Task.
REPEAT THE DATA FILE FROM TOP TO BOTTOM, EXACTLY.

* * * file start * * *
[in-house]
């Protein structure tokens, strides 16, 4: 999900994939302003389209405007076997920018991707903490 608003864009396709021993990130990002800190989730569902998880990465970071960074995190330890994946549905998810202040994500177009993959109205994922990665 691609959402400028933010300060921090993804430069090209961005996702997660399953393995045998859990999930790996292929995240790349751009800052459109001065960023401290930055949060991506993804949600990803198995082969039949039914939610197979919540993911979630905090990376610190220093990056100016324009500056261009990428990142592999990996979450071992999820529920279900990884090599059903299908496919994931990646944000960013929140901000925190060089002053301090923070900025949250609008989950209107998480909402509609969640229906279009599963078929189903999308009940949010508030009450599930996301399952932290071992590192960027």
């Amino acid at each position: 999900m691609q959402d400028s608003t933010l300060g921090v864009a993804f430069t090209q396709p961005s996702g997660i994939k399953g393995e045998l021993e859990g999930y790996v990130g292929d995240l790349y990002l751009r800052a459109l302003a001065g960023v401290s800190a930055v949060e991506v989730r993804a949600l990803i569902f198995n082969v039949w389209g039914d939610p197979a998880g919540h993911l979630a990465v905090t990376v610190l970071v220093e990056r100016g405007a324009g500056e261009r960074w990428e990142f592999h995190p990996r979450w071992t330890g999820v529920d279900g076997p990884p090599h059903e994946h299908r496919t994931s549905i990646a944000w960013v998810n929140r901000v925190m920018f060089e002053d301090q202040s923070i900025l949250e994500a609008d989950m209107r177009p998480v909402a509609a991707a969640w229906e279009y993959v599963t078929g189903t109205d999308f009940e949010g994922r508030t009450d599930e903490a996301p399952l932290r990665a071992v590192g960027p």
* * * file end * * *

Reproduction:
[in-house]
């Protein structure tokens, strides 16, 4: 999900994939302003389209405007076997920018991707903490 608003864009396709021993990130990002800190989730569902998880990465970071960074995190330890994946549905998810202040994500177009993959109205994922990665 691609959402400028933010300060921090993804430069090209961005996702997660399953393995045998859990999930790996292929995240790349751009800052459109001065960023401290930055949060991506993804949600990803198995082969039949039914939610197979919540993911979630905090990376610190220093990056100016324009500056261009990428990142592999990996979450071992999820529920279900990884090599059903299908496919994931990646944000960013929140901000925190060089002053301090923070900025949250609008989950209107998480909402509609969640229906279009599963078929189903999308009940949010508030009450599930996301399952932290071992590192960027």
């Amino acid at each position: 999900m691609q959402d400028s608003t933010l300060g921090v864009a993804f430069t090209q396709p961005s996702g997660i994939k399953g393995e045998l021993e859990g999930y790996v990130g292929d995240l790349y990002l751009r800052a459109l302003a001065g960023v401290s800190a930055v949060e991506v989730r993804a949600l990803i569902f198995n082969v039949w389209g039914d939610p197979a998880g919540h993911l979630a990465v905090t990376v610190l970071v220093e990056r100016g405007a324009g500056e261009r960074w990428e990142f592999h995190p990996r979450w071992t330890g999820v529920d279900g076997p990884p090599h059903e994946h299908r496919t994931s549905i990646a944000w960013v998810n929140r901000v925190m920018f060089e002053d301090q202040s923070i900025l949250e994500a609008d989950m209107r177009p998480v909402a509609a991707a969640w229906e279009y993959v599963t078929g189903t109205d999308f009940e949010g994922r508030t009450d599930e903490a996301p399952l932290r990665a071992v590192g960027p």